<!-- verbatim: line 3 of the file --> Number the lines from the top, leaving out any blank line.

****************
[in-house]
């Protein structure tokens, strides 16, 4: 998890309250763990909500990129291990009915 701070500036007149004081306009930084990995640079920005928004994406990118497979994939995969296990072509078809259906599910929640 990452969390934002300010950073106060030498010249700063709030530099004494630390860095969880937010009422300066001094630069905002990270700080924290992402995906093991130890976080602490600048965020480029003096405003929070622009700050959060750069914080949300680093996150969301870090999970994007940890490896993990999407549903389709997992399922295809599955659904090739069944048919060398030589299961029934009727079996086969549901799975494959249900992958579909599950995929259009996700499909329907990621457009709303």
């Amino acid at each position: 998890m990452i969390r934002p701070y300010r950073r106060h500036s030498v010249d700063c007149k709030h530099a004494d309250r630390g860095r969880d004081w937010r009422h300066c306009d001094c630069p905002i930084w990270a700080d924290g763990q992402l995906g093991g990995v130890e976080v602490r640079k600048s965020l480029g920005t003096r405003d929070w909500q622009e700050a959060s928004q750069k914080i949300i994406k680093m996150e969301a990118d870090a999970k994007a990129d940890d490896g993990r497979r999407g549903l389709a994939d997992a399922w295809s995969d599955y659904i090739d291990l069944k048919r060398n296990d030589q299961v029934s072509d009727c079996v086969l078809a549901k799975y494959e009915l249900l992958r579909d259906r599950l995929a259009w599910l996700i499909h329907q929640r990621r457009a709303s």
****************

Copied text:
């Amino acid at each position: 998890m990452i969390r934002p701070y300010r950073r106060h500036s030498v010249d700063c007149k709030h530099a004494d309250r630390g860095r969880d004081w937010r009422h300066c306009d001094c630069p905002i930084w990270a700080d924290g763990q992402l995906g093991g990995v130890e976080v602490r640079k600048s965020l480029g920005t003096r405003d929070w909500q622009e700050a959060s928004q750069k914080i949300i994406k680093m996150e969301a990118d870090a999970k994007a990129d940890d490896g993990r497979r999407g549903l389709a994939d997992a399922w295809s995969d599955y659904i090739d291990l069944k048919r060398n296990d030589q299961v029934s072509d009727c079996v086969l078809a549901k799975y494959e009915l249900l992958r579909d259906r599950l995929a259009w599910l996700i499909h329907q929640r990621r457009a709303s």